Lookout fishermen! Florida’s favorite speckled fish is about to be on the recreational fishing radar year-round. On February 1, 2012, recreational fishing for spotted seatrout will no longer close during certain months.
Since 1996, recreational fishing for spotted seatrout has been closed to anglers in the north parts of Florida in February and in the south parts of Florida in November and December. These closed months were part of a batch of regulations established in the early 1990’s to improve the spotted seatrout population in Florida, which had been damaged by overfishing and loss of habitat.
Because of the strict regulations in place for the last several decades, the spotted seatrout population in Florida is healthy and stable.
Opening the closed months for recreational fishermen should increase economic and fishing opportunities for spotted seatrout around Florida.
In addition, because the spotted seatrout population in the Northeast region of Florida is thriving and exceeding management goals, the bag limit will be raised from five to six fish starting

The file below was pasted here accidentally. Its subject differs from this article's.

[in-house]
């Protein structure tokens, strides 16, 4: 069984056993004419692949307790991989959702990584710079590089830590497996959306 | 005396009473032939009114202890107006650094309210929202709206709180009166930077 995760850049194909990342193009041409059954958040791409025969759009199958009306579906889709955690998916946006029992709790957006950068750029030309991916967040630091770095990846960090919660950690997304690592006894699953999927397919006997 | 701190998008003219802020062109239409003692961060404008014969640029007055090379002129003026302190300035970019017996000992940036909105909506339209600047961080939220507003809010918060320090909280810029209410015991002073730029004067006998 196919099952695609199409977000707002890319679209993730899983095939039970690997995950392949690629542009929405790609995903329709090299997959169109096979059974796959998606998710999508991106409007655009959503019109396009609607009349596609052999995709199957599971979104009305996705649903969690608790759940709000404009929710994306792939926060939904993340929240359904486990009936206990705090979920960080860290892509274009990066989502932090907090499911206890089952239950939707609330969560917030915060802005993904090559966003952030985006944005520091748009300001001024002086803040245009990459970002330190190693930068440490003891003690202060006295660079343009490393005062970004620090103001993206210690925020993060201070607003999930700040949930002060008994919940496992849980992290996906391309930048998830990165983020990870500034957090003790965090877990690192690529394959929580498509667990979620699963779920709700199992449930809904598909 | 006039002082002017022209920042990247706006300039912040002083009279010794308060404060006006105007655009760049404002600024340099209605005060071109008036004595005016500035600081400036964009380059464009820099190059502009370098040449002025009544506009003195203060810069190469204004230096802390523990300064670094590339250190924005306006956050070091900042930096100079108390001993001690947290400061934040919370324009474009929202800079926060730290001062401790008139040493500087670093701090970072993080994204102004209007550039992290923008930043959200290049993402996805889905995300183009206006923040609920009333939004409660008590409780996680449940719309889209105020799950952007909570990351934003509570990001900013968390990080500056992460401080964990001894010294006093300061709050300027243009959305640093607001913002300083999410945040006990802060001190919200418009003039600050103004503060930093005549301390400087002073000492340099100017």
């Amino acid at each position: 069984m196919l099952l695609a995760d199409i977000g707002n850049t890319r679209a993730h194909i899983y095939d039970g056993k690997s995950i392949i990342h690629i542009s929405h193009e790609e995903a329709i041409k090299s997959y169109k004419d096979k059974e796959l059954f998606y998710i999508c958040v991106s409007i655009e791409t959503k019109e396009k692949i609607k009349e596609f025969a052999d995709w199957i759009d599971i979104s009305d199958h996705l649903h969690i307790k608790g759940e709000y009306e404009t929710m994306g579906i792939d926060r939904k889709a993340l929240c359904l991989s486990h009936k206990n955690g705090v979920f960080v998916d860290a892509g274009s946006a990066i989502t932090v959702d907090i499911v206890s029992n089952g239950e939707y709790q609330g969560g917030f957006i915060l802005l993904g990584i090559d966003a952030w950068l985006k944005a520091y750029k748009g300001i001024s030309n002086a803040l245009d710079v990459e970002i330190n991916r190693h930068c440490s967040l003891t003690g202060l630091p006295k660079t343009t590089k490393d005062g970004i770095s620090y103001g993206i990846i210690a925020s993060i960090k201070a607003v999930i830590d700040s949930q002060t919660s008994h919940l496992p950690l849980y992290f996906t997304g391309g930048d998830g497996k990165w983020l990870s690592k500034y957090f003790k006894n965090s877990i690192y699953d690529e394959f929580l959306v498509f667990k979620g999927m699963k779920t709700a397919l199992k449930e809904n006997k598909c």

February 1, 2012.
In Florida, spotted seatrout can be found in seagrass flats, shell and rocky bottoms, or even muddy waters. In colder months, they gather in deeper water, such as rivers and channels. Popular for recreational anglers around Florida, spotted seatrout are fun to catch, are attracted to a variety of gears and lures, and are also good quality seafood. The fish has many nicknames, including speckled trout, spotted weakfish, and speck, but any angler skilled enough to catch a six pounder knows all too well how they got the name “gator trout.”
Spotted Seatrout Regions